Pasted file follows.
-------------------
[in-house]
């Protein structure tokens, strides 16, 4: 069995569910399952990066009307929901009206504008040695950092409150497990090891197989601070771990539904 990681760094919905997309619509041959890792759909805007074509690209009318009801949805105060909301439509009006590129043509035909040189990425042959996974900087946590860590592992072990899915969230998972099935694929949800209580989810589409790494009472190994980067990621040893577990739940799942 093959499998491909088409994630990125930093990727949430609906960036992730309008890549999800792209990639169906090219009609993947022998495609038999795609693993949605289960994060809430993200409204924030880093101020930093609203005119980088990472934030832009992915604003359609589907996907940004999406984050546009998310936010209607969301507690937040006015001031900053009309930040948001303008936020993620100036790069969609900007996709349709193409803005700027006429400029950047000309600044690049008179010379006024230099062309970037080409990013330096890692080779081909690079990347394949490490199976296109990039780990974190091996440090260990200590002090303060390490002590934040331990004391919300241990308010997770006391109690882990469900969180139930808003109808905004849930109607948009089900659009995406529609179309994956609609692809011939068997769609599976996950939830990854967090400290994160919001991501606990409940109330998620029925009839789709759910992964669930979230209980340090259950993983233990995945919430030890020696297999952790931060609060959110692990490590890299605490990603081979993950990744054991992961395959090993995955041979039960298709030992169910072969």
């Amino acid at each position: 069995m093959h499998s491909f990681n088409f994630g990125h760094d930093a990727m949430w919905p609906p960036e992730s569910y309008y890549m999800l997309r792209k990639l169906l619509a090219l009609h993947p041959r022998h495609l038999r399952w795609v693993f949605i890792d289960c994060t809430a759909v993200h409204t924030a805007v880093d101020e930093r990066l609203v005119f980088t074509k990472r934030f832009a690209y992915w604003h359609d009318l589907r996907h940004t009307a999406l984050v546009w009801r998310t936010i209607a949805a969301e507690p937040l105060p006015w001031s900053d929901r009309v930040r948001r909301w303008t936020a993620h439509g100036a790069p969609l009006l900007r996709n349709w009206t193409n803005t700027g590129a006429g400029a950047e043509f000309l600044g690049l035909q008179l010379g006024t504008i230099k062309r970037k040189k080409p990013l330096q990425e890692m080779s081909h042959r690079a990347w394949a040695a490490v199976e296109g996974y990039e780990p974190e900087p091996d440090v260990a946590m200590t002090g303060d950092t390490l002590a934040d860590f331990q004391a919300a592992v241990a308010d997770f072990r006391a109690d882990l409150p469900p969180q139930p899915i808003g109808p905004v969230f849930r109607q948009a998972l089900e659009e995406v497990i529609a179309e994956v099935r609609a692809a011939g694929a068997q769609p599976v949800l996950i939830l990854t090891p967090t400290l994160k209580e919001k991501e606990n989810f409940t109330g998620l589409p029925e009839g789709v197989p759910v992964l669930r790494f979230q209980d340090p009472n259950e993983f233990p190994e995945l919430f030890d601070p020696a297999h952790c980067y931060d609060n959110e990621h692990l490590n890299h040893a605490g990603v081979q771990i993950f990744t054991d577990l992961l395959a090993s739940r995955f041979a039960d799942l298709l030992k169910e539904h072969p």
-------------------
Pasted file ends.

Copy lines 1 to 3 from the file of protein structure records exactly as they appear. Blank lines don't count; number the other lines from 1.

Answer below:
[in-house]
């Protein structure tokens, strides 16, 4: 069995569910399952990066009307929901009206504008040695950092409150497990090891197989601070771990539904 990681760094919905997309619509041959890792759909805007074509690209009318009801949805105060909301439509009006590129043509035909040189990425042959996974900087946590860590592992072990899915969230998972099935694929949800209580989810589409790494009472190994980067990621040893577990739940799942 093959499998491909088409994630990125930093990727949430609906960036992730309008890549999800792209990639169906090219009609993947022998495609038999795609693993949605289960994060809430993200409204924030880093101020930093609203005119980088990472934030832009992915604003359609589907996907940004999406984050546009998310936010209607969301507690937040006015001031900053009309930040948001303008936020993620100036790069969609900007996709349709193409803005700027006429400029950047000309600044690049008179010379006024230099062309970037080409990013330096890692080779081909690079990347394949490490199976296109990039780990974190091996440090260990200590002090303060390490002590934040331990004391919300241990308010997770006391109690882990469900969180139930808003109808905004849930109607948009089900659009995406529609179309994956609609692809011939068997769609599976996950939830990854967090400290994160919001991501606990409940109330998620029925009839789709759910992964669930979230209980340090259950993983233990995945919430030890020696297999952790931060609060959110692990490590890299605490990603081979993950990744054991992961395959090993995955041979039960298709030992169910072969």
């Amino acid at each position: 069995m093959h499998s491909f990681n088409f994630g990125h760094d930093a990727m949430w919905p609906p960036e992730s569910y309008y890549m999800l997309r792209k990639l169906l619509a090219l009609h993947p041959r022998h495609l038999r399952w795609v693993f949605i890792d289960c994060t809430a759909v993200h409204t924030a805007v880093d101020e930093r990066l609203v005119f980088t074509k990472r934030f832009a690209y992915w604003h359609d009318l589907r996907h940004t009307a999406l984050v546009w009801r998310t936010i209607a949805a969301e507690p937040l105060p006015w001031s900053d929901r009309v930040r948001r909301w303008t936020a993620h439509g100036a790069p969609l009006l900007r996709n349709w009206t193409n803005t700027g590129a006429g400029a950047e043509f000309l600044g690049l035909q008179l010379g006024t504008i230099k062309r970037k040189k080409p990013l330096q990425e890692m080779s081909h042959r690079a990347w394949a040695a490490v199976e296109g996974y990039e780990p974190e900087p091996d440090v260990a946590m200590t002090g303060d950092t390490l002590a934040d860590f331990q004391a919300a592992v241990a308010d997770f072990r006391a109690d882990l409150p469900p969180q139930p899915i808003g109808p905004v969230f849930r109607q948009a998972l089900e659009e995406v497990i529609a179309e994956v099935r609609a692809a011939g694929a068997q769609p599976v949800l996950i939830l990854t090891p967090t400290l994160k209580e919001k991501e606990n989810f409940t109330g998620l589409p029925e009839g789709v197989p759910v992964l669930r790494f979230q209980d340090p009472n259950e993983f233990p190994e995945l919430f030890d601070p020696a297999h952790c980067y931060d609060n959110e990621h692990l490590n890299h040893a605490g990603v081979q771990i993950f990744t054991d577990l992961l395959a090993s739940r995955f041979a039960d799942l298709l030992k169910e539904h072969p």